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What do physiotherapists and manual handling advisors consider the safest lifting posture, and do back beliefs influence their choice?

updated

Tags: etiology, mind, back pain, injury, biomechanics, pro, pain problems, spine

Two articles on PainSci cite Nolan 2017: (1) Complete Guide to Low Back Pain(2) Don’t Worry About Lifting Technique

PainSci summary of Nolan 2017: ?This page is one of thousands in the PainScience.com bibliography. It is not a general article: it is focused on a single scientific paper, and it may provide only just enough context for the summary to make sense. Links to other papers and more general information are provided at the bottom of the page, as often as possible.

This survey found that about 75% of physical therapists believe that lifting with a straight back is safer … because lifting with a rounded back is more risky. Unsurprisingly, professionals with this opinion also have more “negative back beliefs” (that is, they tend to believe the back is more fragile and vulnerable).

~ Paul Ingraham

original abstract Abstracts here may not perfectly match originals, for a variety of technical and practical reasons. Some abstacts are truncated for my purposes here, if they are particularly long-winded and unhelpful. I occasionally add clarifying notes. And I make some minor corrections.

BACKGROUND: It is commonly believed lifting is dangerous and the back should be straight during lifting. These beliefs may arise from healthcare professionals, yet no study has evaluated the lifting and back beliefs of manual handling advisors (MHAs) and physiotherapists (PTs).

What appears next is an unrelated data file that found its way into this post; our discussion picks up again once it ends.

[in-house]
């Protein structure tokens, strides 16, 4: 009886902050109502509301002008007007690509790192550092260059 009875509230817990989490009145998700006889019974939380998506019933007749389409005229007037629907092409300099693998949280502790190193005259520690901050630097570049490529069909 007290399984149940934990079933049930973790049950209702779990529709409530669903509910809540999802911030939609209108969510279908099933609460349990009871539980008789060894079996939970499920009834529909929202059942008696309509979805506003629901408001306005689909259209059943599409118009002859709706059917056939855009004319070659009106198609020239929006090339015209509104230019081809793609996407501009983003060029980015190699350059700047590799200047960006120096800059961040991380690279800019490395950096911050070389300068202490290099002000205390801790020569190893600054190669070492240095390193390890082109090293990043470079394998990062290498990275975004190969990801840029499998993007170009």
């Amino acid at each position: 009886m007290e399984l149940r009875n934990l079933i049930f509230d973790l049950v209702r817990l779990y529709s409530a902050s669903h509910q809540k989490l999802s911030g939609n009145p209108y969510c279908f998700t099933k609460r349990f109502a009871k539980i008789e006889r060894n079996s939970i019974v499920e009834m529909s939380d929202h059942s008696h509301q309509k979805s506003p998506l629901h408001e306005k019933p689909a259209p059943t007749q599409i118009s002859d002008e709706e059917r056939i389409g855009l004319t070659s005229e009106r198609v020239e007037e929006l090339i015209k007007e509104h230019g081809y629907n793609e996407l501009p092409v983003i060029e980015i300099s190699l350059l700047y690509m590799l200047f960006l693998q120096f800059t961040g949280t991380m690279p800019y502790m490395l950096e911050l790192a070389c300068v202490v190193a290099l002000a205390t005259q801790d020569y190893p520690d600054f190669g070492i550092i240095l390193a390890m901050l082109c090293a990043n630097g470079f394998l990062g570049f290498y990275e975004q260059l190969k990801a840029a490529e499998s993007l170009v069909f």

OBJECTIVES: To evaluate (i) what lifting technique MHAs and PTs perceive as safest, and why, and (ii) the back pain beliefs of MHAs and PTs.

DESIGN: Data was collected via an electronic survey.

METHOD: Participants selected the safest lifting posture from four options: two with a straight back and two with a more rounded back, with justification. Back beliefs were collected via the Back-Pain Attitudes Questionnaire (Back-PAQ). Relationships were investigated using multiple linear and logistic regression models.

RESULTS: 400 PTs and MHAs completed the survey. 75% of PTs and 91% of MHAs chose a straight lifting posture as safest, mostly on the basis that it avoided rounding of the back. MHAs scored significantly higher than PTs on the Back-PAQ instrument (mean difference = 33.9), indicating more negative back beliefs. Those who chose the straight back position had significantly more negative back beliefs (mean 81.9, SD 22.7) than those who chose a round back lift (mean 61.7, SD 21.1).

CONCLUSION: Avoiding rounding the back while lifting is a common belief in PTs and MHAs, despite the lack of evidence that any specific spinal posture is a risk factor for low back pain. MHAs, and those who perceived a straight back position as safest, had significantly more negative back beliefs.

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